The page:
Chris Hughes has an interesting post on openness and the internet. I agree with the gist of his idea (closed is bad, open is good) but there are a few things I think need some notes or further thought.

Chris says:

Today’s Internet didn’t have to be free and open, but because of purposeful decisions a few people made, it ended up that way.

Which I find pretty interesting. There *were* closed versions of the internet in 1980’s and 1990’s. They were called ‘America Online (AOL)’, ‘Compuserve’, and ‘Prodigy’ (not the band). And they lost slowly and completely to the open network. And as usual, those that don’t remember the past are doomed to repeat it. The internet is open, because the best combination of standard & open technology wins. There is a curve of Open vs. Standard, and along it are some optimal points. Those companies, AOL especially, ignored that fact, and lost in the open market because of that.

The internet found one of those balance points in TCP/IP, a100% must-match-standard. And another in the venue of HTML + your_tech_here , which is a ‘you really should’ kind of standard. Apple has found one of those potentialities too, in their public API + private gate-keeping.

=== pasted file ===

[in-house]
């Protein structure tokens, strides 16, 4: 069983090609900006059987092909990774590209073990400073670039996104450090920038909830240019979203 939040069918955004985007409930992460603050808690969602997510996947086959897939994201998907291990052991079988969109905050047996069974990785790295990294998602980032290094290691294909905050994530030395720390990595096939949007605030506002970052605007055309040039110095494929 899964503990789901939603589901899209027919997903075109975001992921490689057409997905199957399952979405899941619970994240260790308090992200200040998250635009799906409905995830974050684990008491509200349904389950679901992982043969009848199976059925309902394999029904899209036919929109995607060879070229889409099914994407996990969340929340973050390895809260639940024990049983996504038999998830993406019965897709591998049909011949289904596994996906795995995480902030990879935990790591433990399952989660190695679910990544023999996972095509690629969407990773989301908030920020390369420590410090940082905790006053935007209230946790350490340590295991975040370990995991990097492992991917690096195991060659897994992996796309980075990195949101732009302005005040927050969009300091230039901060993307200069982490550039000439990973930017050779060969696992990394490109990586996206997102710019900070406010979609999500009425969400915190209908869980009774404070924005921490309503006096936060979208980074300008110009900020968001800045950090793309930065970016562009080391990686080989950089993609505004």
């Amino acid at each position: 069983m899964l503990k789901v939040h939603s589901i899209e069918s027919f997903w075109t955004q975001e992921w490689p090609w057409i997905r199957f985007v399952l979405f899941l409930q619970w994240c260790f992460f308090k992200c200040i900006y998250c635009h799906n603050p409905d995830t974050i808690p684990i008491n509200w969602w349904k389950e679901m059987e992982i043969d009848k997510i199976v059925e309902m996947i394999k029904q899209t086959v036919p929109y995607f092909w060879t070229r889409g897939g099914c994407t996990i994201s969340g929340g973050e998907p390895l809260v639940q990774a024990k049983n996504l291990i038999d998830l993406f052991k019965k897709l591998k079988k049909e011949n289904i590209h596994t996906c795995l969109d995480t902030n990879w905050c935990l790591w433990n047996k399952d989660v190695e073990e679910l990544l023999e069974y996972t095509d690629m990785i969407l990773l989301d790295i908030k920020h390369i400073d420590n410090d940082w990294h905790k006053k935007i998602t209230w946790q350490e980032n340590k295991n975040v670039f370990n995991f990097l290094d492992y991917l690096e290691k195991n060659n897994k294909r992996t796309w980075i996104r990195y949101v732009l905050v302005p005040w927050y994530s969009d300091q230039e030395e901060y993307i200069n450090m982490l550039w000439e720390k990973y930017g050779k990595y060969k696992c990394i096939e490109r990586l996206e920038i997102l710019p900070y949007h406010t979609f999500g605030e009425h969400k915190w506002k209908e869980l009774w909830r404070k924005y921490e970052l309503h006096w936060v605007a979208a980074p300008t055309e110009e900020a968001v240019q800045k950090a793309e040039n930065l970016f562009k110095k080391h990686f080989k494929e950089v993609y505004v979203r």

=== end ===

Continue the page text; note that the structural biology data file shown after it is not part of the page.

The question is not a black or white ‘open vs closed’ question. It’s where in the grey area you want to live. As I type this (on a MacBook Pro, running Ubuntu Karmic Koala) I think that, like any market, a mix of styles and competition, the financial version of variation and selection, will encourage companies to find that sweet spot. As the closed-ness becomes onus, people will switch vendors. Or at least, if and when they can.

I wouldn’t bet on Facebook being around in 10-20 years (too much of a walled garden). I do expect Apple, Steam, and other pseduo-open systems to be still churning, and bringing in cash for their owners. That is a great thing. Better than calling for government intervention, we (inventors, hackers, financiers) should be encouraging development of competing systems and ideas.

Don’t get me wrong, I don’t think markets can solve *everything*, but I do think there are enough geeks and funders to undermine any empire that gets too large and too closed. Because there is a lot of money is showing the emperor has no clothes.